It’s an uncomfortable time to be a shareholder in the UK telecoms giant
Thursday 21 Nov 2019 Author: Steven Frazer

If BT (BT.A) investors thought the dividend was a headache, they are probably nursing a migraine now. A pledge by Labour’s Shadow Chancellor John McDonnell last week to take BT’s broadband national infrastructure backbone Openreach into public hands really did come out of the blue.

The market has been aware of Labour’s plans to renationalise various UK assets, energy and water utilities, but an attack on BT had not previously been on Labour’s hit list. Even BT’s chief executive Philip Jansen admitted his surprise at the announcement.

There are many barriers for Labour to overcome before it could renationalise such businesses, such as funding the deals. A tax on big technology companies be seen as a vote winner but implementing such a scheme will not be easy, nor will striking a deal to the satisfaction of the taxpayer and shareholders without blowing apart Britain’s reputation as a safe place to invest for overseas capital.

Labour is estimating the cost of its BT policy at £20bn which includes £5bn of public subsidy already earmarked for rural network. Yet BT’s boss Jansen told the BBC that including lost revenues from having free broadband nationwide would probably double that bill.

Then there’s the huge pension scheme issue. BT has previously highlighted pension costs as a material obstacle to a potential Openreach demerger while analysts at investment bank Jefferies believe that the BT pension scheme trustee would ‘logically demand very substantial upfront compensation’.

Labour’s capacity to get in at Number 10 with enough of a majority to action many of its more controversial policies is perhaps the biggest challenge to renationalising Openreach.

NEW AND OLD WORRIES FOR INVESTORS

BT’s share price has held up remarkably well since last week’s announcement, drifting just 2% lower to 191.38p. This demonstrates that investors believe Labour has little chance of getting in at Number 10.

However, this isn’t a reason to ignore the situation. ‘There is a risk that Labour’s idea proves popular with voters and other parties feel compelled to move at least some way in this direction’, warns AJ Bell’s investment director Russ Mould.

Analysts at investment bank Berenberg believe BT could face being politically leaned on by a re-elected Boris Johnson, increasingly the political risk, ‘even in the event of a Conservative victory’.

This leaves investors facing another risk to the already difficult juggling act BT must perform to balance its broadband expansion capital investment, meet borrowing costs, fund its pension scheme and retain an income for shareholders from shrinking cash flows.

BT remains a company with little or no growth so income is the key reason to consider the shares. It was therefore disappointing for investors when it cut the half-year dividend in November 2018.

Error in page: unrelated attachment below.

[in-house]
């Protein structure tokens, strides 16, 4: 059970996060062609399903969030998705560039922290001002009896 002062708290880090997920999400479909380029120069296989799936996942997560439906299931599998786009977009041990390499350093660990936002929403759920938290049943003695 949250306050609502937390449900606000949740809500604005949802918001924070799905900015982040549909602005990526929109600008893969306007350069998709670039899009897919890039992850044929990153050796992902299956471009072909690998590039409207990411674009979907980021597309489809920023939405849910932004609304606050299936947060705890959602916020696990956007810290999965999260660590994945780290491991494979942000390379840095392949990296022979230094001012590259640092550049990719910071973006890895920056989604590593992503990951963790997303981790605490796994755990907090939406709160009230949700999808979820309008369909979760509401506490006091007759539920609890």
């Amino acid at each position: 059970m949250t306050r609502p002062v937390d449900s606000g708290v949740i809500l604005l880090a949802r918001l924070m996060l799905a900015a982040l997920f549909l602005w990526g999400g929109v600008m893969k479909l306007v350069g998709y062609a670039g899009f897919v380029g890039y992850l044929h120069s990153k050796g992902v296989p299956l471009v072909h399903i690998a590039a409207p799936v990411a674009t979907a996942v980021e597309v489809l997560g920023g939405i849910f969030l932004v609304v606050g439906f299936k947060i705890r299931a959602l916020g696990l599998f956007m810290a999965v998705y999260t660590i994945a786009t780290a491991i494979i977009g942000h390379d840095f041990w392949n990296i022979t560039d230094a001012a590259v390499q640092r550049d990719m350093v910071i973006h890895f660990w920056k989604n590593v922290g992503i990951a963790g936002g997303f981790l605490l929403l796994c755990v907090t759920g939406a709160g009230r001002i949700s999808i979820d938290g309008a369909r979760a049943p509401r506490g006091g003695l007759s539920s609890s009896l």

Chief executive Philip Jansen, who took over from previous boss Gavin Patterson in February 2019, retained the full-year dividend at 15.4p per share and pledged to do the same in the current financial year.

A 15.4p per share dividend costs BT around £1.5bn a year and there is reasonable amount of cash flow generated from operations to pay this shareholder reward even after key expenses, such as tax, interest on debt and capital investment are met.

But the margin for error is getting tighter and if profits do come under severe pressure then the dividend could come under threat once again.

STRATEGIC DIVIDEND MOVE?

A tactical cut to dividends, perhaps 20% or 25%, would make a lot of sense. The market already appears to be pricing in a potential cut given how the shares are currently trading on an 8% prospective yield. A stock yielding more than 6% is normally the market’s way of saying it doesn’t believe dividend expectations are achievable.

Analysts are already expecting cuts from 2021, as illustrated by forecasts in the accompanying table.

A dividend cut would save the company around £400m a year which could be used to speed up its network investment plans while providing a larger buffer against weakening trading.

Such a move would also send regulator Ofcom a message that the company is willing to be flexible in meeting the various demands of all stakeholders, playing its part in developing a faster broadband network for the nation while giving investors a return on capital.

Finally, it would draw a line under an issue that has dogged the company’s investment case for several years, namely provide some certainty over the future dividend policy.

‘We think it would be the right thing to do to take some dividend off the table, potentially a 30% to 40% cut, and reinvest that money into Openreach,’ says Adrian Gosden, head of Strategic UK Equities at fund manager GAM. ‘That would bring a whole new raft of people to the story and you’d still get a 5% yield.’

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